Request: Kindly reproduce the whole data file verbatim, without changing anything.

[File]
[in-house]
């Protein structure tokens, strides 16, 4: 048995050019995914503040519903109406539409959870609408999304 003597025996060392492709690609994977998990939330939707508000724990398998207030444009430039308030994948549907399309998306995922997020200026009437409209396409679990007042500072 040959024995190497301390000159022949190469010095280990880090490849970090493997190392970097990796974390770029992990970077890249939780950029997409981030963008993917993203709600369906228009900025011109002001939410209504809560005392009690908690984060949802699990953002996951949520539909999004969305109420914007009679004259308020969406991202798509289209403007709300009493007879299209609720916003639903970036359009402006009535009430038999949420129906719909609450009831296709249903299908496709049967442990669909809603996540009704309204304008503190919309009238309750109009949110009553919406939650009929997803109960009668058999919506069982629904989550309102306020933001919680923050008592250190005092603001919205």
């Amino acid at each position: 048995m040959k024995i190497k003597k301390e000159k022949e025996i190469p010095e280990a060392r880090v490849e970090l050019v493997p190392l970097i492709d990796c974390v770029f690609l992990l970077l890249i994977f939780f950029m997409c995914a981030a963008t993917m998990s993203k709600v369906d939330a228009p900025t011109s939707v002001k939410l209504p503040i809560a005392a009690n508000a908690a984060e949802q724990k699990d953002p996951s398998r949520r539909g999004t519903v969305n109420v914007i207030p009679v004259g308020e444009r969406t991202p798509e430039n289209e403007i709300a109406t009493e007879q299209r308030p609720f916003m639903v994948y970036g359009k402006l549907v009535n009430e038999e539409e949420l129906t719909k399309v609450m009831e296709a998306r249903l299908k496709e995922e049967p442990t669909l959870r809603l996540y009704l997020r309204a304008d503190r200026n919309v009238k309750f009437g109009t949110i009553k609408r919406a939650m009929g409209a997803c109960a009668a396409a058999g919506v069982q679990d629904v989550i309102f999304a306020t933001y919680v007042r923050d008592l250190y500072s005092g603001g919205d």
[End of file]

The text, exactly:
[in-house]
């Protein structure tokens, strides 16, 4: 048995050019995914503040519903109406539409959870609408999304 003597025996060392492709690609994977998990939330939707508000724990398998207030444009430039308030994948549907399309998306995922997020200026009437409209396409679990007042500072 040959024995190497301390000159022949190469010095280990880090490849970090493997190392970097990796974390770029992990970077890249939780950029997409981030963008993917993203709600369906228009900025011109002001939410209504809560005392009690908690984060949802699990953002996951949520539909999004969305109420914007009679004259308020969406991202798509289209403007709300009493007879299209609720916003639903970036359009402006009535009430038999949420129906719909609450009831296709249903299908496709049967442990669909809603996540009704309204304008503190919309009238309750109009949110009553919406939650009929997803109960009668058999919506069982629904989550309102306020933001919680923050008592250190005092603001919205």
């Amino acid at each position: 048995m040959k024995i190497k003597k301390e000159k022949e025996i190469p010095e280990a060392r880090v490849e970090l050019v493997p190392l970097i492709d990796c974390v770029f690609l992990l970077l890249i994977f939780f950029m997409c995914a981030a963008t993917m998990s993203k709600v369906d939330a228009p900025t011109s939707v002001k939410l209504p503040i809560a005392a009690n508000a908690a984060e949802q724990k699990d953002p996951s398998r949520r539909g999004t519903v969305n109420v914007i207030p009679v004259g308020e444009r969406t991202p798509e430039n289209e403007i709300a109406t009493e007879q299209r308030p609720f916003m639903v994948y970036g359009k402006l549907v009535n009430e038999e539409e949420l129906t719909k399309v609450m009831e296709a998306r249903l299908k496709e995922e049967p442990t669909l959870r809603l996540y009704l997020r309204a304008d503190r200026n919309v009238k309750f009437g109009t949110i009553k609408r919406a939650m009929g409209a997803c109960a009668a396409a058999g919506v069982q679990d629904v989550i309102f999304a306020t933001y919680v007042r923050d008592l250190y500072s005092g603001g919205d």